Friday, June 12, 2009

A Short One

Last month as I was sitting in my car outside of the dollar store, I witnessed an accident. One car backed into another. The driver at fault was an older woman. The other driver was a woman in her twenties.

I cringed as I watched them get out of their cars: Cat fight a-comin'. They looked at each other, examined the minimal damage, and then spoke for a few more moments. My window was down and I could hear their conversation.

"Are you OK? "

"Are you? Is your car hurt?"

"Is yours? I am so sorry, dear."

"It's fine. I'm just glad everyone's OK. Are you OK to drive?"

"Oh yes, I'm fine. Thank you, dear."

Then instead of exchanging insurance information, they hugged, got in their cars, and drove away.

Friday, June 5, 2009

On Culling

The children scream down the hall, "MOM! THE CHICK IS DYING!" I rush to help.

A chick lays stretched out, a long twist of intestine protruding. He will die. Nothing I do can save him. Probably nothing anyone can do could save him. I cradle him in my palm and stroke him softly. He chirps an anxious dirge and arches against his agony. I stroke him back to a neutral position.

Poor baby. I should end his suffering, but I can't. Ways to kill him painlessly flit through my mind; I do nothing but stroke him softly. He arches again. My children's keening in the hall hurts my heart, so ask them to stop so their wailing is not the last sound the chick hears. The children weep their goodbyes.

Silence. Except for the heartless happy chirping of his brooder mates. A last arching. A final chirp. Death.

Oh crap.

What could I have done? Was it contagious? My online search reveals nothing. It's likely a birth injury or some kind of deformity. I should have culled him before his suffering became acute.

Monday morning, two more birds are drooping, their legs splayed in unhealthy directions. They will die. I should cull them.

Oh crap.

I'm not a farmer. I'm not a vet. I'm a mother, a doula: I cannot take life! They lay in my palm—again, sweet and helpless, dying. I must help them. I must. I prepare a small box, cuddle them together on the cloth and place them in the freezer.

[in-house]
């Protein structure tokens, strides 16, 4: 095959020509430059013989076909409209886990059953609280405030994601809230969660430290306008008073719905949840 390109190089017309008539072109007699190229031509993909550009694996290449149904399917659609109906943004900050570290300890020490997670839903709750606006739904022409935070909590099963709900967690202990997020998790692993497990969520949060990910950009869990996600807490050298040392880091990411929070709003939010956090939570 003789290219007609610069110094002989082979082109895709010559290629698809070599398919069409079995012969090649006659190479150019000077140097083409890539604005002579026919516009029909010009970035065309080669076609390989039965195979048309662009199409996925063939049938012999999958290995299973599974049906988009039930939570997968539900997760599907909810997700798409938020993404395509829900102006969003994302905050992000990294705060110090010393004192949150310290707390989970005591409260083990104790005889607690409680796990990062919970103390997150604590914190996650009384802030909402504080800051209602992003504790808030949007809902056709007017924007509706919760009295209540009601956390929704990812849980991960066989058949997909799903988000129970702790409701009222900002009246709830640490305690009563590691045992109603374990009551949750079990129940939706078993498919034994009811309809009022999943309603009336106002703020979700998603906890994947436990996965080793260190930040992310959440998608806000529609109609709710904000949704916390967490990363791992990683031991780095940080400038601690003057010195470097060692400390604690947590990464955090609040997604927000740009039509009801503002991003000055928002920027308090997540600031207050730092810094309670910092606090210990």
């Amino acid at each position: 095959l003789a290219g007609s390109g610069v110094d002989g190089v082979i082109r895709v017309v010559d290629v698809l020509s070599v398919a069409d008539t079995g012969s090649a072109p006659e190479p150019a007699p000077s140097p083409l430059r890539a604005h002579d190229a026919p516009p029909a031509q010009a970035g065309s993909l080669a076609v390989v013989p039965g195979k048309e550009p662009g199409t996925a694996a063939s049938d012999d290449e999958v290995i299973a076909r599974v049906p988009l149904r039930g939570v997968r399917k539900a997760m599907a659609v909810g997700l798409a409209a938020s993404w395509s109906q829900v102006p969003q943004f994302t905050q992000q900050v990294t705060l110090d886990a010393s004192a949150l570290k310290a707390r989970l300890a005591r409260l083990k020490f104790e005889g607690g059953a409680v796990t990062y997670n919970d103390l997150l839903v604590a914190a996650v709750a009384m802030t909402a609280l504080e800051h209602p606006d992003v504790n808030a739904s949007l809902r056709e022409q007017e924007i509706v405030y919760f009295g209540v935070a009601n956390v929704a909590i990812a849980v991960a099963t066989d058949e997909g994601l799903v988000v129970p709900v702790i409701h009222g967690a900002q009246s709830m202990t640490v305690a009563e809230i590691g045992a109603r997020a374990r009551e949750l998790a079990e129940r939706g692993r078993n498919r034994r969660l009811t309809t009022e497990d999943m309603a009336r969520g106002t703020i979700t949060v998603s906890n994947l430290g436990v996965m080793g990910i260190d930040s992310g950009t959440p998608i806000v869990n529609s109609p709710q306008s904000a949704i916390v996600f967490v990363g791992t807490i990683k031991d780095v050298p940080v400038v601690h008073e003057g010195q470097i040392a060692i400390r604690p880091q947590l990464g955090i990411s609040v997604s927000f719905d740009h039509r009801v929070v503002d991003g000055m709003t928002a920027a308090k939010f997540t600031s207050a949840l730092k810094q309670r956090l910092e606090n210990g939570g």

Minutes later, I open the freezer door, whispering words, petting the doomed gently. I close it again. Then open it. I can feel their downy heads cooling, their breath slowing. I am doing the right thing. I am killing them. To reassure myself, I mentally replay the chick's death from the day before as I pet and soothe these two through their death. I am doing the right thing. Culling them. Saving them agony. I am doing the right thing.

That afternoon as my ten year old son lays gasping, awaiting an emergency appendectomy, I think of our dead chicks, of the one who suffered, of the two who chilled to death peacefully. I think of my son who would have been hours from death save for the surgeon. My mind wraps around the preciousness of his being, the beauty of him. I ponder the skill and technology being unleashed to save him. In a different era, he would have died. 

The irony digs at me. In the past two days, three lives have ended in the hands that now stroke my baby's head. This child will die too, but not today, not tomorrow. God willing, not within my lifetime.

When we return home again, we trade six of our Barred Rock chicks for six Buff Orpington chicks. It's a bad trade. One bird dies sometime in his first night within our home. Two more will die soon. I can see them fading, slowing, refusing to eat or drink. Steeling myself, I place the dying birds in a small box in the freezer and close the door. It is the merciful thing to do.

The miracle of my son's life in the face of death flashes in my memory as one of the birds peeps. I remove them from the freezer. They will not die by my hand. I'll not play God today. Today, I'll simply stand vigil, a witness to their suffering, powerless. Today, I will simply accept God's will.